This morning, I feel huge sympathy for the Foreign Secretary, William Hague, who was forced to make a statement yesterday in which he revealed the fertility struggles that he and his wife have had.
Apparently, rumours have been circulating in Westminster for years about his sexuality. Well, he married quite late and doesn't have children, so it's obvious, isn't it? And obviously many people believe that it's impossible for two people to share a hotel room - even one with twin beds - without having mad, rampant sex together. Obviously, he should have realised the extent to which many journalists' minds are in the gutter and had a bit more sense, but when he was paying for these rooms out of his own pocket, I can quite understand a pragmatic Yorkshireman deciding to save money by booking a twin room rather than fork out for two separate rooms.
What distresses me the most about this story, though, is that he and his wife obviously thought that revealing their private pain would draw a line under the story. And yet the newspapers this morning are still full of innuendo and speculation, and the political blogger who started the rumours about Hague and his aide is apparently set to make further "revelations". In fact, when searching for an article to link to just now, I found that only a couple of tabloids published remotely sympathetic accounts. The broadsheets were all too ready to display their continued scepticism.
Leaving aside the question of whether it's right to out someone as gay in order to sell newspapers, as if it were some terrible crime that brings into question that person's suitability as a politician, I find it incredible that in the face of such a difficult personal revelation, the people who started these scurrilous rumours obviously feel no shame. Far from it - they scent blood, and circle ever closer, waiting for the chance to go in for the kill.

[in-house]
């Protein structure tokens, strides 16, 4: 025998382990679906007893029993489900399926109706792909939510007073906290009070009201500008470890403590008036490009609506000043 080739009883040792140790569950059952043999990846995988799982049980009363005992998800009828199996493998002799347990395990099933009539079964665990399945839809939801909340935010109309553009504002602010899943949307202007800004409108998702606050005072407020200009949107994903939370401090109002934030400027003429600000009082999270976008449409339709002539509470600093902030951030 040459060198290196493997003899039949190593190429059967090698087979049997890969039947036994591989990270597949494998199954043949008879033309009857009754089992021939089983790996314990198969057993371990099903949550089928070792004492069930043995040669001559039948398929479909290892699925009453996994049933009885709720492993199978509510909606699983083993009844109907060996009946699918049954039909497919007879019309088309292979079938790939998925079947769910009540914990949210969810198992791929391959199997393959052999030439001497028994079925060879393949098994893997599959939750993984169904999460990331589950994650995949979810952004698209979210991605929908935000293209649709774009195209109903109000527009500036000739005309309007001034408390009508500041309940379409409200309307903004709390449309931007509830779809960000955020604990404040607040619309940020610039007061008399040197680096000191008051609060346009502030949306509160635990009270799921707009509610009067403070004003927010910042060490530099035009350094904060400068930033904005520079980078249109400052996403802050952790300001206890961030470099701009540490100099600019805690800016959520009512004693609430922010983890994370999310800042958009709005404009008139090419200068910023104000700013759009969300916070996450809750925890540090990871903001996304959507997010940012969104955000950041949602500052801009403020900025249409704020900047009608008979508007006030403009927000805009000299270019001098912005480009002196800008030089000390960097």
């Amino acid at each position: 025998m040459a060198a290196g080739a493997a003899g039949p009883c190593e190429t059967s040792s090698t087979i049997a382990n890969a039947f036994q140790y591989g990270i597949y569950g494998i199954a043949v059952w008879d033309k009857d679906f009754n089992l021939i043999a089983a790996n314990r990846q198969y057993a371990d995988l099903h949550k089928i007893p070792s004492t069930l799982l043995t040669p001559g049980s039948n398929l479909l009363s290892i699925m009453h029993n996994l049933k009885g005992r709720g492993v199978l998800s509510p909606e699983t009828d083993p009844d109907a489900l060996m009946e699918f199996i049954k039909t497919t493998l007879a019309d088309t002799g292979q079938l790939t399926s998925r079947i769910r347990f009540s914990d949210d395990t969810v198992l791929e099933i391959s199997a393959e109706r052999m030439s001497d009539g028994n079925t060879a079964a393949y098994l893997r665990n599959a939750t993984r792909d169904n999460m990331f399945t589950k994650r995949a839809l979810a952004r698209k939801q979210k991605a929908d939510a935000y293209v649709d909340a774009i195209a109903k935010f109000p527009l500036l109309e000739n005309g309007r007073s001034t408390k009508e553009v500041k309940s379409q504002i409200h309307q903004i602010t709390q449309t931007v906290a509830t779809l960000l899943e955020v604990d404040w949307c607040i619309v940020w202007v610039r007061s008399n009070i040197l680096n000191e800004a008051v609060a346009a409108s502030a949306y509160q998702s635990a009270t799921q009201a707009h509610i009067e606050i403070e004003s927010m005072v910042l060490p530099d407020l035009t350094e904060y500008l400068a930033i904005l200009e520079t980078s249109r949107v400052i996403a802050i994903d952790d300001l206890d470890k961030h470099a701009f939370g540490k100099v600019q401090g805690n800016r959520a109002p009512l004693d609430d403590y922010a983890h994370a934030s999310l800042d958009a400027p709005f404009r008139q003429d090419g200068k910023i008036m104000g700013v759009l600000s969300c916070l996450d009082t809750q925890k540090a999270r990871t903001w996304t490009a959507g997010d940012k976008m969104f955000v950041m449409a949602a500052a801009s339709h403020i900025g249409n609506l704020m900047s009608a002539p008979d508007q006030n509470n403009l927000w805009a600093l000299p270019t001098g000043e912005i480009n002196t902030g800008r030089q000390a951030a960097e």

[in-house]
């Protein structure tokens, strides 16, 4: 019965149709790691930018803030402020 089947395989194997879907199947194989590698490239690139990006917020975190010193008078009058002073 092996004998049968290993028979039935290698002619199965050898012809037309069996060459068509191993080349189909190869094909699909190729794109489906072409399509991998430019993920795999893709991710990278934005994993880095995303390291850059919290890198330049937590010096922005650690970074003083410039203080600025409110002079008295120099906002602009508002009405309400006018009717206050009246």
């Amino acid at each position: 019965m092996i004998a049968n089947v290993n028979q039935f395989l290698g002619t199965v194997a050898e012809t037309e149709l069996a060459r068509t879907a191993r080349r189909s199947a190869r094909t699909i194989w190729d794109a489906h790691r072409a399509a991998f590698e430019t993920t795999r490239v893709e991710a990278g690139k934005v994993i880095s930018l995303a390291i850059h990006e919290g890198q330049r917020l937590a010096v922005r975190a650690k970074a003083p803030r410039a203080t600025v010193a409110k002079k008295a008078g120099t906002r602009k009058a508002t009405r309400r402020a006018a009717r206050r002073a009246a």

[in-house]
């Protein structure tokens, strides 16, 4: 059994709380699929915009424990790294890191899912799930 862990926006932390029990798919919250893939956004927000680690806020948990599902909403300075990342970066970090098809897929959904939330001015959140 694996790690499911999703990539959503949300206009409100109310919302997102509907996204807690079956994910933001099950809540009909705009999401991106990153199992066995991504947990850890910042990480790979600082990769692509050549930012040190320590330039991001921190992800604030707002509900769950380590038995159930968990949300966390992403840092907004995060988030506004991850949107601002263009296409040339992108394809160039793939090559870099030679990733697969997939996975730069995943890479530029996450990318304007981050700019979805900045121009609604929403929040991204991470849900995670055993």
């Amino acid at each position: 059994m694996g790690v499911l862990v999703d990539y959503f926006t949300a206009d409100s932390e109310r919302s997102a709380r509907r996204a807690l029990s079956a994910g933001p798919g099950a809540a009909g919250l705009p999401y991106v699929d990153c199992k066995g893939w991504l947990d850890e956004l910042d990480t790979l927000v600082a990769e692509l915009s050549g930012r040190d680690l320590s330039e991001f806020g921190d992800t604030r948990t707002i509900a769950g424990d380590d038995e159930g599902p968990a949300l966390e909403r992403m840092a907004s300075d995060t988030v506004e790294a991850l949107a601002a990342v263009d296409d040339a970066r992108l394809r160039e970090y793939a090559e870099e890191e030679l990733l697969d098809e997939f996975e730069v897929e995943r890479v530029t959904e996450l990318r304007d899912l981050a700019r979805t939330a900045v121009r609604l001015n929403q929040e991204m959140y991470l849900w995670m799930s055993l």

But then, I know and understand a lot of what William and Ffion must have gone through. I think of my own distress after not much more than two years of trying to conceive, and never having gone through the pain of miscarrying a much-wanted pregnancy, and I can't even imagine going through thirteen years of repeatedly getting my hopes up and then having them dashed yet again.
I don't think anybody who has suffered any form of infertility can have anything but sympathy for the Hagues this morning - for the private suffering they've gone through, for the vicious rumours he has had to put up with while this was going on, for the agonising decision to expose their pain to the world, and for the heartless reaction of journalists and bloggers who see nothing but a scoop, something to sell their papers and maybe make themselves famous for a few days, or get themselves a promotion or a pay rise.
Clearly none of these attack dogs have experienced this sort of suffering first hand, and clearly they have no understanding of it. But I hope that some of them at least will come to regret the pain they have caused, and continue to cause, to a couple who have already suffered enough.